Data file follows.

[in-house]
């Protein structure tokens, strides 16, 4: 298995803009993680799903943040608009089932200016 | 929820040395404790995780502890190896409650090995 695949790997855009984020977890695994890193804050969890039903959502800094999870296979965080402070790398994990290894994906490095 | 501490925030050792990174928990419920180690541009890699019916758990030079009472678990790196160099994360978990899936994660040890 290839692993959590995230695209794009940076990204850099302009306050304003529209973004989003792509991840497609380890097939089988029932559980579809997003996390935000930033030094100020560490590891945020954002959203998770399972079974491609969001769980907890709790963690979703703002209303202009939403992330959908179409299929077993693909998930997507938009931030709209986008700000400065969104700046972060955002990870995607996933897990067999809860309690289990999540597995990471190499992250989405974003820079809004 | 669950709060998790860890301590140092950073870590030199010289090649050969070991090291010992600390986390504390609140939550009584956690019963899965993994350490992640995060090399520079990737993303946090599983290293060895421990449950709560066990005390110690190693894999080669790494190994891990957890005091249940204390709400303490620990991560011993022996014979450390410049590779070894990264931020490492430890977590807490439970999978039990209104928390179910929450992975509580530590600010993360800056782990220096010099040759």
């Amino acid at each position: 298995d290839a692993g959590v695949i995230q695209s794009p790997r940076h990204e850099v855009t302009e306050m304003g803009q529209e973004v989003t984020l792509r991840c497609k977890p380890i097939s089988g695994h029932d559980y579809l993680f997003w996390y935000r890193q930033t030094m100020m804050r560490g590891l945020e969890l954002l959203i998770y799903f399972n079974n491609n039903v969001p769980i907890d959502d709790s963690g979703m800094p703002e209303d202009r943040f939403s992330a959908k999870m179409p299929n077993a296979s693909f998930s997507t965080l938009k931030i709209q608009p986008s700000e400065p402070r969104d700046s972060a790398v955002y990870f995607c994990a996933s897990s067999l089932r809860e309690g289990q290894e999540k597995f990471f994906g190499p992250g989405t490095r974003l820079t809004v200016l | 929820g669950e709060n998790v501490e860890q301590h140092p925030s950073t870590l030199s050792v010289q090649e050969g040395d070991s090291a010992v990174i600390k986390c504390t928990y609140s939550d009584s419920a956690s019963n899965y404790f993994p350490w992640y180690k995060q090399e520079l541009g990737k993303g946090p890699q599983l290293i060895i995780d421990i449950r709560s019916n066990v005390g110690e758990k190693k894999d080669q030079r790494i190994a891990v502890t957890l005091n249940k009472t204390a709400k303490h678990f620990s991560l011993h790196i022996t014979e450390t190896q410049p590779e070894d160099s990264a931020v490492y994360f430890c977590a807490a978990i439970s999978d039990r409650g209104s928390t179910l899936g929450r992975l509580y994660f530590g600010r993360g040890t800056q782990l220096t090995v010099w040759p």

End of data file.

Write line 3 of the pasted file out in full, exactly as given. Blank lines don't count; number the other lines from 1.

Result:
């Amino acid at each position: 298995d290839a692993g959590v695949i995230q695209s794009p790997r940076h990204e850099v855009t302009e306050m304003g803009q529209e973004v989003t984020l792509r991840c497609k977890p380890i097939s089988g695994h029932d559980y579809l993680f997003w996390y935000r890193q930033t030094m100020m804050r560490g590891l945020e969890l954002l959203i998770y799903f399972n079974n491609n039903v969001p769980i907890d959502d709790s963690g979703m800094p703002e209303d202009r943040f939403s992330a959908k999870m179409p299929n077993a296979s693909f998930s997507t965080l938009k931030i709209q608009p986008s700000e400065p402070r969104d700046s972060a790398v955002y990870f995607c994990a996933s897990s067999l089932r809860e309690g289990q290894e999540k597995f990471f994906g190499p992250g989405t490095r974003l820079t809004v200016l | 929820g669950e709060n998790v501490e860890q301590h140092p925030s950073t870590l030199s050792v010289q090649e050969g040395d070991s090291a010992v990174i600390k986390c504390t928990y609140s939550d009584s419920a956690s019963n899965y404790f993994p350490w992640y180690k995060q090399e520079l541009g990737k993303g946090p890699q599983l290293i060895i995780d421990i449950r709560s019916n066990v005390g110690e758990k190693k894999d080669q030079r790494i190994a891990v502890t957890l005091n249940k009472t204390a709400k303490h678990f620990s991560l011993h790196i022996t014979e450390t190896q410049p590779e070894d160099s990264a931020v490492y994360f430890c977590a807490a978990i439970s999978d039990r409650g209104s928390t179910l899936g929450r992975l509580y994660f530590g600010r993360g040890t800056q782990l220096t090995v010099w040759p």